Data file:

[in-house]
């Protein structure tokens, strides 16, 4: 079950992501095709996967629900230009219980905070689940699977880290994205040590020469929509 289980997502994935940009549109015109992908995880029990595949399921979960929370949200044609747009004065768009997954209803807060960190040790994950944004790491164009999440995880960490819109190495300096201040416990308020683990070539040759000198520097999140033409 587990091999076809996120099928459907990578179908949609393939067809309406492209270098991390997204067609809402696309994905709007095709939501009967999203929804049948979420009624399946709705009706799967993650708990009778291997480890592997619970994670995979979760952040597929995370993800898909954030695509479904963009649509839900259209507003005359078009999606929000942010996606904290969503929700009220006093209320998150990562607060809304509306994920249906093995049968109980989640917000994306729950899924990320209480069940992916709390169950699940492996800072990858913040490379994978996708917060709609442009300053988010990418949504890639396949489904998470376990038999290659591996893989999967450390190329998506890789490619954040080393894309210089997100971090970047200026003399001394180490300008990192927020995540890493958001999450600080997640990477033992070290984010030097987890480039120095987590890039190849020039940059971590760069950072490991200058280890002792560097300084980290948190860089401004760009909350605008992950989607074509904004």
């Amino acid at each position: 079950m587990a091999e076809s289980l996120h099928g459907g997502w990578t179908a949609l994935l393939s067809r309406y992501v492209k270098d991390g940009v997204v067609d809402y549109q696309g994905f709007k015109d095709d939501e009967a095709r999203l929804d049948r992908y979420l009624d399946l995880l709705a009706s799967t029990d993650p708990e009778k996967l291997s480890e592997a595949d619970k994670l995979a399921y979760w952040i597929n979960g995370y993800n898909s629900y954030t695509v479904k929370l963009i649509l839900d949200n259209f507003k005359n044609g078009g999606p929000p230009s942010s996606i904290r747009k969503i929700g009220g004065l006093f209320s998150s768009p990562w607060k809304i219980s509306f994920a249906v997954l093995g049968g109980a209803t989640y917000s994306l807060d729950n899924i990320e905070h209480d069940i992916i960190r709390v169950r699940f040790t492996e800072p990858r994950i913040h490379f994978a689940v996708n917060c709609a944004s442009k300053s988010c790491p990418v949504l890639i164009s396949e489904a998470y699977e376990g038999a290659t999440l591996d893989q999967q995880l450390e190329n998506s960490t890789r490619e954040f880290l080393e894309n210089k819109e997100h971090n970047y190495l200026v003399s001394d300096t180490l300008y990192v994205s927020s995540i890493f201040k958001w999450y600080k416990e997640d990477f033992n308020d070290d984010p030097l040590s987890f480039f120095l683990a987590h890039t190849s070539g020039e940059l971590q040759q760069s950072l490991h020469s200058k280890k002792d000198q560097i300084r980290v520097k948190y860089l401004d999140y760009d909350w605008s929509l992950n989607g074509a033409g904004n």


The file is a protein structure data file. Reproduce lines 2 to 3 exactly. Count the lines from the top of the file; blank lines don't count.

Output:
């Protein structure tokens, strides 16, 4: 079950992501095709996967629900230009219980905070689940699977880290994205040590020469929509 289980997502994935940009549109015109992908995880029990595949399921979960929370949200044609747009004065768009997954209803807060960190040790994950944004790491164009999440995880960490819109190495300096201040416990308020683990070539040759000198520097999140033409 587990091999076809996120099928459907990578179908949609393939067809309406492209270098991390997204067609809402696309994905709007095709939501009967999203929804049948979420009624399946709705009706799967993650708990009778291997480890592997619970994670995979979760952040597929995370993800898909954030695509479904963009649509839900259209507003005359078009999606929000942010996606904290969503929700009220006093209320998150990562607060809304509306994920249906093995049968109980989640917000994306729950899924990320209480069940992916709390169950699940492996800072990858913040490379994978996708917060709609442009300053988010990418949504890639396949489904998470376990038999290659591996893989999967450390190329998506890789490619954040080393894309210089997100971090970047200026003399001394180490300008990192927020995540890493958001999450600080997640990477033992070290984010030097987890480039120095987590890039190849020039940059971590760069950072490991200058280890002792560097300084980290948190860089401004760009909350605008992950989607074509904004």
């Amino acid at each position: 079950m587990a091999e076809s289980l996120h099928g459907g997502w990578t179908a949609l994935l393939s067809r309406y992501v492209k270098d991390g940009v997204v067609d809402y549109q696309g994905f709007k015109d095709d939501e009967a095709r999203l929804d049948r992908y979420l009624d399946l995880l709705a009706s799967t029990d993650p708990e009778k996967l291997s480890e592997a595949d619970k994670l995979a399921y979760w952040i597929n979960g995370y993800n898909s629900y954030t695509v479904k929370l963009i649509l839900d949200n259209f507003k005359n044609g078009g999606p929000p230009s942010s996606i904290r747009k969503i929700g009220g004065l006093f209320s998150s768009p990562w607060k809304i219980s509306f994920a249906v997954l093995g049968g109980a209803t989640y917000s994306l807060d729950n899924i990320e905070h209480d069940i992916i960190r709390v169950r699940f040790t492996e800072p990858r994950i913040h490379f994978a689940v996708n917060c709609a944004s442009k300053s988010c790491p990418v949504l890639i164009s396949e489904a998470y699977e376990g038999a290659t999440l591996d893989q999967q995880l450390e190329n998506s960490t890789r490619e954040f880290l080393e894309n210089k819109e997100h971090n970047y190495l200026v003399s001394d300096t180490l300008y990192v994205s927020s995540i890493f201040k958001w999450y600080k416990e997640d990477f033992n308020d070290d984010p030097l040590s987890f480039f120095l683990a987590h890039t190849s070539g020039e940059l971590q040759q760069s950072l490991h020469s200058k280890k002792d000198q560097i300084r980290v520097k948190y860089l401004d999140y760009d909350w605008s929509l992950n989607g074509a033409g904004n």